- Former Sikeston DPS director denies knowing about allegations against detective (7/20/17)1
- Compliance check results in underage citations at four Cape bars (7/19/17)1
- 49-year-old homicide victim found in Cape (7/20/17)
- Buffalo Wild Wings to hold fundraiser Wednesday for ailing Cape officer (7/19/17)1
- Chaffee City Council fires officer facing criminal charge (7/23/17)1
- At least one Perryville cop disciplined for misconduct (7/20/17)1
- Sikeston detective's files about murder suspect missing from DPS (7/18/17)1
- More details emerge in Perryville police-misconduct case (7/21/17)
- Cape homicide victim identified (7/21/17)
- Painted-rock hunts catch fire in Cape area (7/20/17)
'Theirs was a New York love': Top dishonors in writing go to Wash. man
SAN JOSE, Calif. -- A grotesque comparison of a steamy love affair to a New York City street has won a Washington man this year's grand prize in an annual contest of bad writing.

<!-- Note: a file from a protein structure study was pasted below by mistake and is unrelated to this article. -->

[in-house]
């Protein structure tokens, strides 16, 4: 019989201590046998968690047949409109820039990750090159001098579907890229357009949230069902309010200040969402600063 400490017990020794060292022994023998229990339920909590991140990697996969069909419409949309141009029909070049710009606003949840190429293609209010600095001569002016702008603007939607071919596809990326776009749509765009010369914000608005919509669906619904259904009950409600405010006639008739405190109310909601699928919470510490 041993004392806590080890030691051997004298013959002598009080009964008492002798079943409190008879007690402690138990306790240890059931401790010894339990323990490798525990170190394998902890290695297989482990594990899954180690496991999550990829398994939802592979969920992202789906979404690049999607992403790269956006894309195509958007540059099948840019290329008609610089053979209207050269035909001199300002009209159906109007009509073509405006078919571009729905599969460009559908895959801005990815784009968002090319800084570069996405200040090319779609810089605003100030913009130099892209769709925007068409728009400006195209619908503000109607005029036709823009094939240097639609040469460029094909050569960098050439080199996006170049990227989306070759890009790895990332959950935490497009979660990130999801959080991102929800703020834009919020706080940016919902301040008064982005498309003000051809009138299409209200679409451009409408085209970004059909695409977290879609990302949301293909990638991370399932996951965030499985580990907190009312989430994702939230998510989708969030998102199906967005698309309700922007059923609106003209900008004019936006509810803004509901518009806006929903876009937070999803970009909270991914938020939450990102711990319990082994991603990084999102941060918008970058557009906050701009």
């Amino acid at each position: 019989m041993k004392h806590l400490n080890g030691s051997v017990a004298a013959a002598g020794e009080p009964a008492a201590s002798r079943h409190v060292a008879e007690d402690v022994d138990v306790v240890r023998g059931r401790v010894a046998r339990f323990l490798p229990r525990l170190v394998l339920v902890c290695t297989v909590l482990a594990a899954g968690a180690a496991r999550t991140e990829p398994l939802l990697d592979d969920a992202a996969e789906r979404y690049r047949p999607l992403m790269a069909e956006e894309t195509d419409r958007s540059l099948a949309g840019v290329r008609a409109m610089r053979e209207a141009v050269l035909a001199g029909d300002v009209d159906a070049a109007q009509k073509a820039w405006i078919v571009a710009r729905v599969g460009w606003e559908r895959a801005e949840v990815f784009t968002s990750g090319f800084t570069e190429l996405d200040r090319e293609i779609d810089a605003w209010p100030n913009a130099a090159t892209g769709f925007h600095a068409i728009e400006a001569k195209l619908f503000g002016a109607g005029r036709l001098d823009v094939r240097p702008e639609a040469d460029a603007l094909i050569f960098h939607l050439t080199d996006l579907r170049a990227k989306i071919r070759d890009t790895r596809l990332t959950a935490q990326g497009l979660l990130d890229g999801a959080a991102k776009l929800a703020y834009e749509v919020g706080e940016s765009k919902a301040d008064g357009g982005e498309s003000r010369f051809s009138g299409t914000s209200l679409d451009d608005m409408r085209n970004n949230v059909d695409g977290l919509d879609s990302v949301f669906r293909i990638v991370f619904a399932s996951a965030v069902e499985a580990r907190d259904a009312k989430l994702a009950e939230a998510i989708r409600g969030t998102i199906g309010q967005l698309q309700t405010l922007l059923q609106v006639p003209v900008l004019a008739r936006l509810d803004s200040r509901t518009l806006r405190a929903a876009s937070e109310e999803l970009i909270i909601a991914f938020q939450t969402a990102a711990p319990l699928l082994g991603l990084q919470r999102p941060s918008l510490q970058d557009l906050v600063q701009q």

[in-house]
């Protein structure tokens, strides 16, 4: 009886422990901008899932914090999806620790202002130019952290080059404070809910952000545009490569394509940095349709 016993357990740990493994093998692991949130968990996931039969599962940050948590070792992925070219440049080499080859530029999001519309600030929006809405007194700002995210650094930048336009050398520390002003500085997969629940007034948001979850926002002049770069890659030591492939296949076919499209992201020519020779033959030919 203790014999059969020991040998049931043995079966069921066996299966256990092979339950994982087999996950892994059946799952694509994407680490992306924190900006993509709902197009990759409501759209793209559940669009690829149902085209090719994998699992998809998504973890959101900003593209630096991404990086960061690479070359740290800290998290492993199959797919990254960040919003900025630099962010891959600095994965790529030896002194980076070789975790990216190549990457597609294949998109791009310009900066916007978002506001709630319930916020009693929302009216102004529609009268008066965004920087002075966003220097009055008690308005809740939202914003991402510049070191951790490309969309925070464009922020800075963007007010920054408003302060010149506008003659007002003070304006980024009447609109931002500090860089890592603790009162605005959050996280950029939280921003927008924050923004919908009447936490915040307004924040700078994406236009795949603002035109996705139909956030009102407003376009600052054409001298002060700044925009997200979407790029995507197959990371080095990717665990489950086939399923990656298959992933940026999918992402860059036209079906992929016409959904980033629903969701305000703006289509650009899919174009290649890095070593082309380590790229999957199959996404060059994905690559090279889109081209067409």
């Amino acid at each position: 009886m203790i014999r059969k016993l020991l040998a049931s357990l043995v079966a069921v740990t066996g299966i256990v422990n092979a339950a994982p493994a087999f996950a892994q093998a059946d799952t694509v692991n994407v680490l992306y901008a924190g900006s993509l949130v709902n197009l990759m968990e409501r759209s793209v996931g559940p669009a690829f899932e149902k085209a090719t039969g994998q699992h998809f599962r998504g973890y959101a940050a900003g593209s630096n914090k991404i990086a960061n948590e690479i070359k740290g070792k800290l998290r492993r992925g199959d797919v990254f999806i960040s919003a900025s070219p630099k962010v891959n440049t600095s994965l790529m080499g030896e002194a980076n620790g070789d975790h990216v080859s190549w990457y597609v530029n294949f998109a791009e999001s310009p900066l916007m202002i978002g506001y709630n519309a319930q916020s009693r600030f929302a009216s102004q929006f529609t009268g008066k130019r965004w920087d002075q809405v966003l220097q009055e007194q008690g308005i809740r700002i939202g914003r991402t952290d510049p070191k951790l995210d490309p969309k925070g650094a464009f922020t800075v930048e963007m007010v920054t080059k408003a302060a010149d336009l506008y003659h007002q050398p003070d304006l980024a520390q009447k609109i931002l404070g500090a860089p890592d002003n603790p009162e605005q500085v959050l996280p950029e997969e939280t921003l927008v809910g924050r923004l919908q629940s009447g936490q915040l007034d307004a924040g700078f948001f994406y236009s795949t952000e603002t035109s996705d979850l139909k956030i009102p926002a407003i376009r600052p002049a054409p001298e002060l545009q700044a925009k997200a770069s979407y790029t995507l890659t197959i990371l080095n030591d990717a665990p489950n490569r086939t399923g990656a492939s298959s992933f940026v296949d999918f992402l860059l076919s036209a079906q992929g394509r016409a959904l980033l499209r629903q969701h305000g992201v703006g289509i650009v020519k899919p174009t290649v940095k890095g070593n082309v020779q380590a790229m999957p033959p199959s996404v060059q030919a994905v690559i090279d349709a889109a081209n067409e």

Garrison Spik, a 41-year-old communications director and writer, took top honors in San Jose State University's 26th annual Bulwer-Lytton Fiction Contest with this opening sentence to a nonexistent novel:
"Theirs was a New York love, a checkered taxi ride burning rubber, and like the city their passion was open 24/7, steam rising from their bodies like slick streets exhaling warm, moist, white breath through manhole covers stamped 'Forged by DeLaney Bros., Piscataway, N.J."'
The contest is named after Victorian novelist Edward George Earl Bulwer-Lytton, whose 1830 novel "Paul Clifford" famously begins "It was a dark and stormy night."
Entrants are asked to submit bad opening sentences to imaginary novels. Awards are given for many categories, and the top winner gets $250.
Other noteworthy submissions:
"'Toads of glory, slugs of joy,' sang Groin the dwarf as he trotted jovially down the path before a great dragon ate him because the author knew that this story was a train wreck after he typed the first few words."
-- Alex Hall, Greeley, Colo.
"Like a mechanic who forgets to wipe his hands on a shop rag and then goes home, hugs his wife, and gets a grease stain on her favorite sweater -- love touches you, and marks you forever."
-- Beth Fand Incollingo, Haddon Heights, N.J.